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Ernest Shackleton is one of history's great explorers, an extraordinary character who pioneered the path to the South Pole over 100 years ago and became a dominant figure in Antarctic discovery. A charismatic personality, his incredible adventures on four expeditions to the Antarctic have captivated generations. He joined the Empire’s last great endeavor of exploration: to conquer the South Pole with Scott on the Discovery expedition. A clash with Scott led to Shackleton being ordered home and started a bitter feud between the two. Shackleton's riposte was the Nimrod expedition, which uncovered the route to the Pole and honed the leadership skills that later encouraged men to overcome unimaginable hardship on the Endurance expedition of 1914. But Shackleton was a flawed character whose chaotic private life, marked by romantic affairs, unfulfilled ambitions, and failed business ventures, contrasted with celebrity status as the leading explorer. Persistent money problems left his men unpaid and his family with debts.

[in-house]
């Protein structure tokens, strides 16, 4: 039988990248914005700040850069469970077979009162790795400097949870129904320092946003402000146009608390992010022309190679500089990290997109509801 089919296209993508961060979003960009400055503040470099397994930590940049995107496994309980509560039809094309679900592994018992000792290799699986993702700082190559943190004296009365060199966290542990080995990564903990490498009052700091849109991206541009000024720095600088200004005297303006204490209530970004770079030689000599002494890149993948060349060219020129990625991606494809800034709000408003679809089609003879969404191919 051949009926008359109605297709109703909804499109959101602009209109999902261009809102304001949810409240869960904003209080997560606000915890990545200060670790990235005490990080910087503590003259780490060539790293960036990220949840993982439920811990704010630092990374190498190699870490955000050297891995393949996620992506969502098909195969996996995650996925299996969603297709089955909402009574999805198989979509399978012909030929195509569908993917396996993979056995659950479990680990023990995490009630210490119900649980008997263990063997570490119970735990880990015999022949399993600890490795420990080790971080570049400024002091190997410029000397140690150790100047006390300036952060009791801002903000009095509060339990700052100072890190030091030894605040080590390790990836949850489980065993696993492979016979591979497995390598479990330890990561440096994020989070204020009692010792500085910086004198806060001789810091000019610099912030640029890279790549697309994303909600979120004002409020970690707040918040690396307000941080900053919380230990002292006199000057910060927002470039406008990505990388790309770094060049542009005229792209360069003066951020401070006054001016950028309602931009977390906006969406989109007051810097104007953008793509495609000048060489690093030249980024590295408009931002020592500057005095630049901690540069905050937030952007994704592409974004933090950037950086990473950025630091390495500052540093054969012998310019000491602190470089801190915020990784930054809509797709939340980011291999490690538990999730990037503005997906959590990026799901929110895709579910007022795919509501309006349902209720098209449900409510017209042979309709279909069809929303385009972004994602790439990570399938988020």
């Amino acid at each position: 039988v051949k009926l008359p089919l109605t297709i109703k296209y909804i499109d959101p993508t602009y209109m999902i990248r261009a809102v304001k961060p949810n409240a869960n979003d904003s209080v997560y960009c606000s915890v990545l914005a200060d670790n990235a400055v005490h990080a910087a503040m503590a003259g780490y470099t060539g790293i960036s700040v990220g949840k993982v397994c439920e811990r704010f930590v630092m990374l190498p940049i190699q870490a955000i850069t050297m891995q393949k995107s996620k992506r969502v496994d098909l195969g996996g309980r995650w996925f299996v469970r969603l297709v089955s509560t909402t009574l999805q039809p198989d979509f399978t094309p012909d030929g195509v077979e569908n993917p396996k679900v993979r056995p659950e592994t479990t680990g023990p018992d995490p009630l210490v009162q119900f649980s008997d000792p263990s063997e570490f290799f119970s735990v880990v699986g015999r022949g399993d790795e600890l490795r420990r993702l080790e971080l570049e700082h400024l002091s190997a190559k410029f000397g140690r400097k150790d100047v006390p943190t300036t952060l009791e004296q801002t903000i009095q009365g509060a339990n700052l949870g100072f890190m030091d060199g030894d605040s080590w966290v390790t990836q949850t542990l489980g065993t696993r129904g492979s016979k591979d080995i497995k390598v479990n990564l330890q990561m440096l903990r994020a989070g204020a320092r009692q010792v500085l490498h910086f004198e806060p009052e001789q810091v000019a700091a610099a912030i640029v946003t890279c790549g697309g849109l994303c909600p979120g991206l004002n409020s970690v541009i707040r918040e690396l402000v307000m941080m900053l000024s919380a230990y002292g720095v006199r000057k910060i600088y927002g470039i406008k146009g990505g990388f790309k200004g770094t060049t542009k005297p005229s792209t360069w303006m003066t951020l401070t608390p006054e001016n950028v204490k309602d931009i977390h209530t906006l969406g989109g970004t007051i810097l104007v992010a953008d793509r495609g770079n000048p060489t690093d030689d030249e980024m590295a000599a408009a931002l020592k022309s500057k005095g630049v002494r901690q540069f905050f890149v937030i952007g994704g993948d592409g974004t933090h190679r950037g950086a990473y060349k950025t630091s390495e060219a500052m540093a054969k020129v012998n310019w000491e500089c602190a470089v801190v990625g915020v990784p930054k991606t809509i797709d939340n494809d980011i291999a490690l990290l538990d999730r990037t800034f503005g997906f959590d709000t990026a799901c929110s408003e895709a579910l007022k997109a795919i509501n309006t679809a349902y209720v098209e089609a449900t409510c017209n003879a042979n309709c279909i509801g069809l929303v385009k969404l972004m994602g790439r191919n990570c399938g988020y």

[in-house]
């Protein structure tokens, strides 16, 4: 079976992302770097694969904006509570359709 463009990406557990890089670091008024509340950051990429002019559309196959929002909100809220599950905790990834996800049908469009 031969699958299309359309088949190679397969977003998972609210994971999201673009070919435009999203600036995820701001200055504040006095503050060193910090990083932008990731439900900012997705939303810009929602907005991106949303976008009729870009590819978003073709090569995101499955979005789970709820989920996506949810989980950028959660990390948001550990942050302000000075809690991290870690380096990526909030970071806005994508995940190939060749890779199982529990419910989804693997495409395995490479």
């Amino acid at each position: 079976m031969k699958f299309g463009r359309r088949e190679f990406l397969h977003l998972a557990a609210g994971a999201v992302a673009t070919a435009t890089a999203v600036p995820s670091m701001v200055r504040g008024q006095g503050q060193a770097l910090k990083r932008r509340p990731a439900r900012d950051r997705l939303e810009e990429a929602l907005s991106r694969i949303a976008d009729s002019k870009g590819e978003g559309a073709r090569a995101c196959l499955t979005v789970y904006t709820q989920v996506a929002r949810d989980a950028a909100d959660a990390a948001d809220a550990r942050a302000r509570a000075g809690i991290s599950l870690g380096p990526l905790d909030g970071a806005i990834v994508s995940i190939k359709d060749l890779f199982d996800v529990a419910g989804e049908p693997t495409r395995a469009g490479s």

Drawing on extensive research of original diaries, letters, and many other publications, Michael Smith brings a fresh perspective to the heroic age of Polar exploration, which was dominated by Shackleton's complex, compelling, and enduringly fascinating story.
Michael Smith is an author and journalist who specializes in the history of Polar exploration. He has written books on Polar history for adult audiences and children, lectured extensively and contributed to a wide range of television and radio programs, newspapers, magazines and websites. He lives in Dublin.